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New Title: "Hafez for Dummies"
on December 3, 2001
I do not mean to imply that the readers who enjoy Ladinsky's versions of "Hafez" lack intelligence. However, I think these so-called renderings of Hafez can easily be compared to the "_____ for Dummies" types of books on the market. Ladinsky is not a bad poet, but to attribute this poetry to Hafez really does a great disservice to the original--as well as to the readers who will never understand how simplistic Ladinsky's renditions are in comparison to the genius of the real Hafez.
I am an American who has studied Persian culture for the past twenty years. I have also studied the language (Farsi) off and on for 15 years. I have been to Iran, and have experienced the incredible beauty of recitations of Hafez' poetry, and have been moved to tears. I have visited Hafez' tomb in Shiraz, where I bought my first copy of the Divan-e Hafez in Farsi, with some of the qhazals translated to English.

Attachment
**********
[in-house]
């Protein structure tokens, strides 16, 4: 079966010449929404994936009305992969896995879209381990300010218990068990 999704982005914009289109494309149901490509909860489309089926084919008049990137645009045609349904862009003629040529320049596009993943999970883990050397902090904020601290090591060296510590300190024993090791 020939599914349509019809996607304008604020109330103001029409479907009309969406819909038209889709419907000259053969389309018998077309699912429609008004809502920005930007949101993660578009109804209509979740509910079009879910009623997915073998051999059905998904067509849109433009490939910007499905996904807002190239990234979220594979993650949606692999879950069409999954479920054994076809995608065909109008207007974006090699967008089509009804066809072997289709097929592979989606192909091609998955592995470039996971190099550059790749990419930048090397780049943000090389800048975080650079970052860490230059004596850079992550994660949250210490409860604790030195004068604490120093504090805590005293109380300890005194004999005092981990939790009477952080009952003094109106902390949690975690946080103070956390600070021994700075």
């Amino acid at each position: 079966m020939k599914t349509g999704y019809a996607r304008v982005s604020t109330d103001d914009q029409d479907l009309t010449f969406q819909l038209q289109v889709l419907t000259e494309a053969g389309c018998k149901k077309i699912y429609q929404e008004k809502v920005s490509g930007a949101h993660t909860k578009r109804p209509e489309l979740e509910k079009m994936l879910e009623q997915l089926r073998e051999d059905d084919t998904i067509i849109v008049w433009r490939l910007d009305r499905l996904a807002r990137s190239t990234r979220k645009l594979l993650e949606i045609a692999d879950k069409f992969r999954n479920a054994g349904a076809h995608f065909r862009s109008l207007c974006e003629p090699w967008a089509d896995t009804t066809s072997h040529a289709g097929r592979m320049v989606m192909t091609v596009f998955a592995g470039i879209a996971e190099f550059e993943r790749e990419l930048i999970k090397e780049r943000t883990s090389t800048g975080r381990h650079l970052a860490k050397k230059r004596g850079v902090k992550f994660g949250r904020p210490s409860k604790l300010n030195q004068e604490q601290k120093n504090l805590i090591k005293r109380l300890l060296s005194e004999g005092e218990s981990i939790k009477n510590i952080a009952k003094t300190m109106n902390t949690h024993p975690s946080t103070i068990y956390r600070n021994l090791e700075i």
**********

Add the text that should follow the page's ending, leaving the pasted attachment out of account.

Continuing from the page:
Since my return, I have been painstakingly (and lovingly) reading Hafez' poetry, looking up the words I don't understand, asking friends questions about the multiple meanings and interpretations of his poems, falling asleep with the book beside me and awakening with its impression upon my skin.
Hafez is extremely complex, and truly impossible to translate adequately. It causes me great pain to see someone with virtually no knowledge of the original, write a few verses based on someone else's translations, change the structure and words into something completely unrecognizable as Hafez, call it a "translation," and make a profit in the process. Ladinsky would be much more honest if he published the book with himself as the author, who has been inspired by Hafez.
I agree with the earlier reviewer, Ali, who is saddened by the fact that so few in the West will ever begin to understand Hafez. Indeed, all of the reviewers of Ladinsky's work that have been critical have had a working knowledge of Farsi and exposure to Hafez in the original. The only positive reviews have been by those who cannot begin to comprehend what they're missing.
I would suggest that Ladinsky either put in the time and effort and learn Farsi well enough to truly grasp and convey Hafez' work, or label his work something other than a "translation." The road to truth and knowledge can be a long, arduous, but rewarding journey.